By Liam Farrell
After rushing from the office, then picking up kids from day care, dropping them off at soccer practice, cooking dinner and answering emails, a working mother would be excused for eye-rolling at a magazine cover or TV show asking: Is it possible for her to “have it all”?
It turns out, though, that American women may actually be closer to attaining the elusive balance of work and family life than some foreign counterparts, according to new research from UMD psychology Professor Karen O’Brien.
O’Brien teamed up with colleagues around the world to study how employed mothers in the United States, Israel and South Korea cope with work-family management and its relationship with depression. More than 700 women ages 24 to 56 were surveyed across the three countries, which vary greatly in terms of cultural makeup, gender roles and power distribution.
The research found no group of women was immune to the combined stress of work and family obligations—“Every woman in the study was struggling,” O’Brien says—but South Korea outpaced the other countries with the most depression and least support from spouses and employers. American and Israeli women had a higher rate of feeling enriched by their work and were less depressed. The study also found that the amount of spousal support played the biggest role in reducing distress.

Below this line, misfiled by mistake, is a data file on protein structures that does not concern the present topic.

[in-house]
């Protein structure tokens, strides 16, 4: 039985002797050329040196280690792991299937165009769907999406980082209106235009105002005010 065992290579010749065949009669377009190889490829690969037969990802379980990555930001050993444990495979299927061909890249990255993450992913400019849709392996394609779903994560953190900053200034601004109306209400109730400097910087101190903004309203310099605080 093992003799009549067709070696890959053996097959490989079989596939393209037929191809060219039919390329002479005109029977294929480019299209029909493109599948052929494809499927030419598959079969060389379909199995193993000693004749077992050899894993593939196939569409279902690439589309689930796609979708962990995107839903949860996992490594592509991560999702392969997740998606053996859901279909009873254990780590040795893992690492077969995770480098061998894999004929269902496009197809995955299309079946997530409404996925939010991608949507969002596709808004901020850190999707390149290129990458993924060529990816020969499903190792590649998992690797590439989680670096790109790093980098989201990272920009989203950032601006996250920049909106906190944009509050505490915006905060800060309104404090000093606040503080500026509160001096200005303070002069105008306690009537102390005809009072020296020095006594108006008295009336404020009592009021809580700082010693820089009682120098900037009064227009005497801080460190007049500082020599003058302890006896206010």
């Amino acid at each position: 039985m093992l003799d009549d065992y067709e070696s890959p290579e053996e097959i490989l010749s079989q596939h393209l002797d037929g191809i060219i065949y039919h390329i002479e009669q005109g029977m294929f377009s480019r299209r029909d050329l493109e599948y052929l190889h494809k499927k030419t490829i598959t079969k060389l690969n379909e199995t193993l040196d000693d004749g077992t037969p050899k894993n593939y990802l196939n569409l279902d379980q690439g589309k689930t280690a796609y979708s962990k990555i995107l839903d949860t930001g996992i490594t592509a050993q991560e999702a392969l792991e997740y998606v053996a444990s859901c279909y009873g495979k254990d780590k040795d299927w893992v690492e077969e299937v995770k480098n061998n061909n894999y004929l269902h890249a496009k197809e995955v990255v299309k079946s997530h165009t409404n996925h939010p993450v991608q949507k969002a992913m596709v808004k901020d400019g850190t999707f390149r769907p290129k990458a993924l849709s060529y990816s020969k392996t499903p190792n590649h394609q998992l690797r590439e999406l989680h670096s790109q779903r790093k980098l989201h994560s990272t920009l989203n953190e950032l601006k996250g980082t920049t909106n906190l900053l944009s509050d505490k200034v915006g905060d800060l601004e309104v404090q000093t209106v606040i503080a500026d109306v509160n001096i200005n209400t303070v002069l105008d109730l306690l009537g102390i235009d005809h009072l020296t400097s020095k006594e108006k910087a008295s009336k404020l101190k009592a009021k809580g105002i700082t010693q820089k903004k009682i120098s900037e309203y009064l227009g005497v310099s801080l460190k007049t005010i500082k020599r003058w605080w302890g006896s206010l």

O’Brien says this shows the difficulty in negotiating a rapidly modernizing society that has more traditional values. For example, women in South Korea are generally obligated to care for their in-laws and often take the blame if a child does poorly in school.
“Korean women live in a more patriarchal society,” she says. “There are added demands that create more feelings of being overwhelmed.”
O’Brien’s next step is to create a universal measure of what constitutes being a good mother across cultures and determine if that can predict whether women opt out of careers.
“Perceptions of ‘good mothering’ will play a role in women’s career decisions and vocational aspirations,” she says.
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